Meyers said some case studies will allow students to view multimedia presentations on those topics where they can discuss what the key message would be, practice writing statements and then view videos of company representatives delivering key statements so students can see how close they were.
Also, students will be administered an assessment called the University of Florida Critical Thinking Instrument (UFCTI) that will measure, both before and after the class, students’ self-reported critical-thinking skills. Students also will write and reflect on what they have learned, giving the test both qualitative and quantitative approaches.
“Critical thinking requires emotional maturity and intelligence,” Meyers said. “Employers want students who not only know the subject matter but also know how to take lots of information and come up with good decisions and recommendations based on that.”
The design of the study is to include both graduate students and undergraduate. Meyers said while critical thinking doesn’t have an all-encompassing definition, employers are looking for students who are mature, knowledgeable, can manage their time well and can handle multiple tasks, and those are the underlying characteristics that help develop critical thinkers.
Faculty componentThe research project won’t be just for students. The hope is by the end of the project the case studies can be implemented into a curriculum used by other professors, not just at Texas Tech but elsewhere around the country.
The timeline for the project, Meyers said, is to have the case studies fully developed through the summer and implement them into one of her classes in the fall while her colleague at Florida does the same. That way they can judge whether using the case studies is an efficient way to spend time in the classroom, whether they need to be expanded or if the students struggle at certain points. The process will repeat in the spring semester.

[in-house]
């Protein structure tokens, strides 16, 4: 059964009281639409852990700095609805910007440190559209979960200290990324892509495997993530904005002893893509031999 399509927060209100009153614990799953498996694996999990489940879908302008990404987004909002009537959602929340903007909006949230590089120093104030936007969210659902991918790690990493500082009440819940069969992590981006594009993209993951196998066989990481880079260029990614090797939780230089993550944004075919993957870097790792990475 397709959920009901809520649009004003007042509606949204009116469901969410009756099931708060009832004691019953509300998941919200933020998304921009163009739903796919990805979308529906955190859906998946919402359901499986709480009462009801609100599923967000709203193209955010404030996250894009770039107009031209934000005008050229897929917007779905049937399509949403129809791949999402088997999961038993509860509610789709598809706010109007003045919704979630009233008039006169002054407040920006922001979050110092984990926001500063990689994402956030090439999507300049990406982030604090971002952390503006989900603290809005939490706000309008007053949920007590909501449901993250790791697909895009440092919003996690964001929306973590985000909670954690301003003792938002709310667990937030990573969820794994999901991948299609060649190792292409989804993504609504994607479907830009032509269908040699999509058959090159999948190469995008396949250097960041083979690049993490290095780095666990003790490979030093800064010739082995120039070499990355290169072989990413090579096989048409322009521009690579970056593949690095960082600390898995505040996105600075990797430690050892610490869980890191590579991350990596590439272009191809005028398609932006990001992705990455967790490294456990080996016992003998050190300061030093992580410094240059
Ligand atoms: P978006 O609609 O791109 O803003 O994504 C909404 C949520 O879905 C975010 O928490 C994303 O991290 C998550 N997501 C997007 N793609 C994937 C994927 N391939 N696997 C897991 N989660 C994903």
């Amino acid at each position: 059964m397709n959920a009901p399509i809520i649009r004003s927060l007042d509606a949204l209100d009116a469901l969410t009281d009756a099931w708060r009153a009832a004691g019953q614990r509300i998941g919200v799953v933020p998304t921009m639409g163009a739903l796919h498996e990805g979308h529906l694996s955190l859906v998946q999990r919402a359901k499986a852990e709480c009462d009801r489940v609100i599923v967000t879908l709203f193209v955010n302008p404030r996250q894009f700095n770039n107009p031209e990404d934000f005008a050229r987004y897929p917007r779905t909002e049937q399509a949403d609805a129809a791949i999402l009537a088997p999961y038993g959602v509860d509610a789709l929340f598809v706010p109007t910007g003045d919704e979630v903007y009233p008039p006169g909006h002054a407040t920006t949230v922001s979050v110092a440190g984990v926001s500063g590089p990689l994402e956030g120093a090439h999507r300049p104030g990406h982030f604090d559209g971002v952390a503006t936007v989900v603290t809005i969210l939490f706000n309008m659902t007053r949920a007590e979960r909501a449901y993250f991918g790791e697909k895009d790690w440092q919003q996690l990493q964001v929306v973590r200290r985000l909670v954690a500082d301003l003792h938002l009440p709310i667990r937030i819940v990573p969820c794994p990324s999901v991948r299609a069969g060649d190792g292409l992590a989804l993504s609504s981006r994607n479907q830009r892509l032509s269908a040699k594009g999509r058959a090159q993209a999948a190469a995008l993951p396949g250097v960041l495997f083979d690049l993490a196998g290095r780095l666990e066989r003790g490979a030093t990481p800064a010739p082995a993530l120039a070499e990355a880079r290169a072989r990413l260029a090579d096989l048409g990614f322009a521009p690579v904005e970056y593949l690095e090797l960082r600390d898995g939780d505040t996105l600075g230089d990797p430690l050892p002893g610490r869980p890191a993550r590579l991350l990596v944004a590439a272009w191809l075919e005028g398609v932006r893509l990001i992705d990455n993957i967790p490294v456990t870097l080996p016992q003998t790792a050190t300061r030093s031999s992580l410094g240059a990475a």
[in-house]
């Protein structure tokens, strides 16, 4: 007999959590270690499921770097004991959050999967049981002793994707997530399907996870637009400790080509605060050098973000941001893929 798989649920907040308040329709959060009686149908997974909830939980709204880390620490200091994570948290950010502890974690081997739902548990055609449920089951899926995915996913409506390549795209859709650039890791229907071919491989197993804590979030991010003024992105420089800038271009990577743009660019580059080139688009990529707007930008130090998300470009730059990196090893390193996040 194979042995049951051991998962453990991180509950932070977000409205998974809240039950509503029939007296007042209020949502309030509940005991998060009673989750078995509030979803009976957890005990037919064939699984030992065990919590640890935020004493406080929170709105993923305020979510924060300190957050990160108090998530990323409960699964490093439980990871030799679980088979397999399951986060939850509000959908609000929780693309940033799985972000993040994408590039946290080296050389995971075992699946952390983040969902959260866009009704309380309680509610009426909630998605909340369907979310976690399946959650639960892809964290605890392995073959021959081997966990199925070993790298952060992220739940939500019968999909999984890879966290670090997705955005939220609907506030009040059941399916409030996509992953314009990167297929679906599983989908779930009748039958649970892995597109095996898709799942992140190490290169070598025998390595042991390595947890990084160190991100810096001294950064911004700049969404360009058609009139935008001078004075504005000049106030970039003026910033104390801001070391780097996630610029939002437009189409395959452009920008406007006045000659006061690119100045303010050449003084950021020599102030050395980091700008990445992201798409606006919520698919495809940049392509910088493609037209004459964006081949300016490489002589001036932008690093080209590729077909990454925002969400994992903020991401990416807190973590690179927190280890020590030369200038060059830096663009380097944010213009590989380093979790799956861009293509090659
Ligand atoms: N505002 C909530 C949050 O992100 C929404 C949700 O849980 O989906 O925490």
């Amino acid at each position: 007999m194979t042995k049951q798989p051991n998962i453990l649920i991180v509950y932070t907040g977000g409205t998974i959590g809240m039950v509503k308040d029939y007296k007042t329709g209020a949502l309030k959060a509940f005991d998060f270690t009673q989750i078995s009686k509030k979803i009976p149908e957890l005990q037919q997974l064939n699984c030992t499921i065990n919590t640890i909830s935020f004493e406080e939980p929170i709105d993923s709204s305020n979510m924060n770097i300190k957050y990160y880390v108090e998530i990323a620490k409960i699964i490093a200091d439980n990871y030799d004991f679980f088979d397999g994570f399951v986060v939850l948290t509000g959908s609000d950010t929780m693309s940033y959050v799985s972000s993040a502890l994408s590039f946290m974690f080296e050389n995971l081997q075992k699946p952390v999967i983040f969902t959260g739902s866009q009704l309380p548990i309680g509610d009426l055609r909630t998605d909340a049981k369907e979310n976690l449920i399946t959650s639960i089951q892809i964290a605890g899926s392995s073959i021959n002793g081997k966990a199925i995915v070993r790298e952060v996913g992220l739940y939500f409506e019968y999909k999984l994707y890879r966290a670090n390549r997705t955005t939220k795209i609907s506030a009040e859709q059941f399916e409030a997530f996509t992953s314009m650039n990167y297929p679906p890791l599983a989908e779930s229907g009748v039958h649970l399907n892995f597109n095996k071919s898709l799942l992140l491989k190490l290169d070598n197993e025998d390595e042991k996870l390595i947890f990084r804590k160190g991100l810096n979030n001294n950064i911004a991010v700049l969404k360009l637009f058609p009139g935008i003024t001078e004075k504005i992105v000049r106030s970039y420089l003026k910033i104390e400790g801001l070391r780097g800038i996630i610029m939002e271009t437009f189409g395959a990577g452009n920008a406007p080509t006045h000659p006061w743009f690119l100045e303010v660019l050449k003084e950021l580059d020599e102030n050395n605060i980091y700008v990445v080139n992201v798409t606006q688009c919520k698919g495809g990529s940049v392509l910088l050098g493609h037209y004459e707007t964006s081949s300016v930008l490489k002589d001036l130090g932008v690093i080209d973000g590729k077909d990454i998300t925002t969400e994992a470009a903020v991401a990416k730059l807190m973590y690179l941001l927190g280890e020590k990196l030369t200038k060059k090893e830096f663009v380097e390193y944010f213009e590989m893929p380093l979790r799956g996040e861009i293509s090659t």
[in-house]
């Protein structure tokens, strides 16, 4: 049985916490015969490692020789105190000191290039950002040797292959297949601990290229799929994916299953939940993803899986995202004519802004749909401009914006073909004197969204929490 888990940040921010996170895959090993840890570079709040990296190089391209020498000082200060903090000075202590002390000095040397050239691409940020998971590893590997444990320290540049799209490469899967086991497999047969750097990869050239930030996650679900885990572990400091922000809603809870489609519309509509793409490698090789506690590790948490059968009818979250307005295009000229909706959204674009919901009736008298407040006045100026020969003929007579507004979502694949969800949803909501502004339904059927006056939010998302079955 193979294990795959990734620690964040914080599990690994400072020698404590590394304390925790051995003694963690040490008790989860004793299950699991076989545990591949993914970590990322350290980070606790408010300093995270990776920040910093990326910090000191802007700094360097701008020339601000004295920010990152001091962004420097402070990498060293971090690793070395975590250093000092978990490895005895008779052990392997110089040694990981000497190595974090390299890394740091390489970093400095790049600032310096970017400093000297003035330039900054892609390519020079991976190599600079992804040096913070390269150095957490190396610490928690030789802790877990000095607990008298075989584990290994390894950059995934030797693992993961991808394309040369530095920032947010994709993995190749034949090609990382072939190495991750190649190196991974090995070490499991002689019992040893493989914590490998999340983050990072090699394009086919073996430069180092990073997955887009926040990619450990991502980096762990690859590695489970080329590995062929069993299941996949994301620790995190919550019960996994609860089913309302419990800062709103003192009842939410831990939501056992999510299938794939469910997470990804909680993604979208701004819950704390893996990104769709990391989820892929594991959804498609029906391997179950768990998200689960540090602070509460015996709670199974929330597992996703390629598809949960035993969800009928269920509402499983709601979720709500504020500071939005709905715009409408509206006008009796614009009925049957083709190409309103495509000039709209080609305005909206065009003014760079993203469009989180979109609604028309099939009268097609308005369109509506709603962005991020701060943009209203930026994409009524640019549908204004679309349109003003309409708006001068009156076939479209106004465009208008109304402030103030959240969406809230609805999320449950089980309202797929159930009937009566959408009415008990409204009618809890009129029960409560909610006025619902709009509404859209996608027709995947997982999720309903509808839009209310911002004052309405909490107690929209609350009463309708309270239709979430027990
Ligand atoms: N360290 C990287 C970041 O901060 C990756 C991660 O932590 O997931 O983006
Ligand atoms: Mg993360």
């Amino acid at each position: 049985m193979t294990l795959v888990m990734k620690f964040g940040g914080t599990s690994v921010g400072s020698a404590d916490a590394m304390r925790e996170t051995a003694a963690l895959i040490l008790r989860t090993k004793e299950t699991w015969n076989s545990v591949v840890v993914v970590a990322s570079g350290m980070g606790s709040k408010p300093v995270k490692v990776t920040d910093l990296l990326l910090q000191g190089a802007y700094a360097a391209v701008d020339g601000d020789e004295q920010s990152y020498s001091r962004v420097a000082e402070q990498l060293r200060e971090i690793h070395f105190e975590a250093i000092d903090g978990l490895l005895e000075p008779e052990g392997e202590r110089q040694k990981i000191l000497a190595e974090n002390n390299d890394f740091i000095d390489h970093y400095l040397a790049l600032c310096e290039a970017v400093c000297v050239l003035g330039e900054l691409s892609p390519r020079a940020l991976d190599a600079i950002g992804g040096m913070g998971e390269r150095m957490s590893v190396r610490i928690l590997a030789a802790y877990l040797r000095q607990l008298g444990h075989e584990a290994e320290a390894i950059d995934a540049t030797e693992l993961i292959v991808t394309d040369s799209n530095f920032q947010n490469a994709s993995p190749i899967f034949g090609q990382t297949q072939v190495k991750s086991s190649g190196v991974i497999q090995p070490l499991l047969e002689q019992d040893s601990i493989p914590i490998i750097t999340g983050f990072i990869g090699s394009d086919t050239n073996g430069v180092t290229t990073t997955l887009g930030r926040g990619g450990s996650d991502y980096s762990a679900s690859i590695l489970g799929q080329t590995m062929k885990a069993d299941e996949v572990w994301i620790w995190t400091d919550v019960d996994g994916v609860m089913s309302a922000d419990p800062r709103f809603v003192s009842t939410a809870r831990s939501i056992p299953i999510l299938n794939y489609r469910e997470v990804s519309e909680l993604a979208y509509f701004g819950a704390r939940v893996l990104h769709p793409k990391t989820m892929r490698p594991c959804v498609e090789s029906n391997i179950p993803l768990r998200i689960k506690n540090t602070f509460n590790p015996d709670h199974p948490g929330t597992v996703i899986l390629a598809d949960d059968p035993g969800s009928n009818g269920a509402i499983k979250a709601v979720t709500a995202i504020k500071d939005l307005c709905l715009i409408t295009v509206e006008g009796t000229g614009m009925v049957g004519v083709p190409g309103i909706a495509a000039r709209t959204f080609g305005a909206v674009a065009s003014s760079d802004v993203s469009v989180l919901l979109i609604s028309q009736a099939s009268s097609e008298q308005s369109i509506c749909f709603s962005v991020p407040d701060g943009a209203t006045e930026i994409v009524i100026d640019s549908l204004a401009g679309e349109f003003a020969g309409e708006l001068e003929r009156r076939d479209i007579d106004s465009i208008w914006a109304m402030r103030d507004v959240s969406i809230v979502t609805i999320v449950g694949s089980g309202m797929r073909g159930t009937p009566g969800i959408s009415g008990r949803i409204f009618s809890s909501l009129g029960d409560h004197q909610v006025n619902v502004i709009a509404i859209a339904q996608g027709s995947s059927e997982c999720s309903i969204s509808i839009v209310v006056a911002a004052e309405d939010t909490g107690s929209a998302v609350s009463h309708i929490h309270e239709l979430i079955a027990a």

Hopefully, she said, researchers can promote the case studies to other universities in the summer of 2017 to promote the research and have other professors use it as well. Meyers said she has colleagues at five other universities who have expressed an interest in testing the case studies that are developed, and that having them tried in classes will be the true test of their success.
“People who are not project developers can understand the curriculum and developments and how it works for them, and we can continue to refine it as it is implemented more fully,” Meyers said. “We also will be developing a website where all the materials and links to videos can be found, making it more accessible for others.”
Eventually, Meyers would like to see Texas Tech become the epicenter for critical thinking and case study development when it comes to agricultural communication. It would help the farmers and ranchers in the fields be better equipped to deal with the changes agriculture faces today and in the future.
“There are bigger issues at play here where we have fewer people directly engaged in production agriculture, and now we’re four or five generations removed from the farm in some cases,” Meyers said. “We also have a number of students who come to us who do not have traditional production-agriculture backgrounds. So these case studies will be a nice way to expose them to the system-based approach to agriculture and how to communicate with people on these topics.”
Find Texas Tech news, experts and story ideas at Texas Tech Today Media Resources or follow us on Twitter.
CONTACT: Courtney Meyers, associate professor, Department of Agricultural Education & Communications, College of Agricultural Sciences & Natural Resources, Texas Tech University, (806) 834-4364 or [email protected]